Monthly Archives: July 2020

Daylight Hours and Work Hours in Early Modern England

by Dr. Mark Hailwood (University of Bristol) This post first appeared on the ‘Women’s Work in Rural England, 1500-1700’ project website in February of 2016, and represents some early thoughts on the research that developed into Mark’s Past & Present article in #248 on ‘Time and Work in Rural England, 1500-1700’. It’s that time of year – the bleak midwinter – when the short daylight hours mean that many of us find ourselves both going to and coming home from work in the dark – or, rather, in the artificial glow of street- and head-lights. For us, then, the length of daylight hours does little to dictate the hours we work. But how, in the age before electric light and widespread street-lighting, did the length of daylight hours shape the working lives of our sixteenth- and seventeenth-century ancestors? We might reasonably expect that throughout the year their working hours were much more closely correlated with the hours of daylight than our own: that you worked when it was light, and slept or rested when it was dark. Having just reached 1000 entries in our work activities database (we are aiming for a total of 5000) I am currently extracting some […]

Past & Present Extends its Funding for Race, Ethnicity & Equality in History Postdoctoral Fellowship

by the Past & Present editorial team In 2018 the Royal Historical Society released its groundbreaking report Race, Ethnicity & Equality in UK History which illustrated what many within the discipline had long suspected and feared, that historical studies was drastically failing to include and represent individuals, perspectives and parts of the past which are not racialised as white. The publication of the report prompted much discussion within historical studies and illustrated a desire for the development of concrete steps to change and diversify the discipline. To move this forward at a national level, in 2019 the Past & Present Society resolved to work with the Royal Historical Society and the Institute of Historical Research (University of London) to develop a two year postdoctoral fellowship in Race, Ethnicity & Equality in History. The purpose of the Fellowship is to lead, support and general catalyse upon the momentum generated by the 2018 report and assist with the Royal Historical Society’s efforts to diversify the discipline and achieve racial equality within the study of history in the United Kingdom. In 2019 when the post was initial created and advertised Dr. Shahmima Akhtar, who had recently completed a PhD at Birmingham, was appointed […]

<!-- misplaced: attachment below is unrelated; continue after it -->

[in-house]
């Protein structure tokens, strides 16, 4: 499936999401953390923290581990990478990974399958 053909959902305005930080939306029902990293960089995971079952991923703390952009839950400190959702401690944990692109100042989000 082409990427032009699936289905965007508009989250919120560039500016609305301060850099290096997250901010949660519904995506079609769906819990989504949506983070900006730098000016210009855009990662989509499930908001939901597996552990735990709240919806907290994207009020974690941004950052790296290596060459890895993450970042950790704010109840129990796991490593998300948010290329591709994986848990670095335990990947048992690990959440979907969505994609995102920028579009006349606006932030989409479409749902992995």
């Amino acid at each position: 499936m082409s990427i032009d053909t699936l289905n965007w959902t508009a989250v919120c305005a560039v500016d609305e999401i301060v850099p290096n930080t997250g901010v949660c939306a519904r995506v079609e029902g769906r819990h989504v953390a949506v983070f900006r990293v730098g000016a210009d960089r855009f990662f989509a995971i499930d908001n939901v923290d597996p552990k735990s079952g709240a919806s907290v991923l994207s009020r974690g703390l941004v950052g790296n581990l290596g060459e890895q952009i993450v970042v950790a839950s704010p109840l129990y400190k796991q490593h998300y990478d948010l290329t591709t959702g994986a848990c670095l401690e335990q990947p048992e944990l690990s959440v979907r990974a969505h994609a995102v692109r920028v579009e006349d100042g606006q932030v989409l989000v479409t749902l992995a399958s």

Introducing: The Human, the Animal and the Prehistory of Covid-19

by the Past & Present editorial team In response to the ongoing Covid-19 public health emergency, Past & Present worked with Prof. Sujit Sivasundaram (Gonville and Caius, Cambridge) to produce a piece exploring the very roots of the crisis, by exploring humans’ millenia long relationship with the pangolin. In doing so, the article has much to say about our complex and often fraught relationship with the natural world, other species and each other. COVID-19 and the interspecies frontier How our long history with pangolins reveals the preconditions of both the pandemic and environmental crisis. “The origins of the COVID-19 pandemic go far beyond China and much further back than 2019. The long history of the current crisis lies in human interactions with animals, not least pangolins, in a variety of settings, including in Europe. This global, increasingly capitalised and geographically-evolving story is one historical context that has allowed the virus to jump across the species barrier. Zoonotic transfer occurs where relations between humans and animals have been unstable or where they are entering a new phase of contact. Such transfer is linked with the climate emergency because life on the planet is being radically changed by accelerating extinctions caused partly […]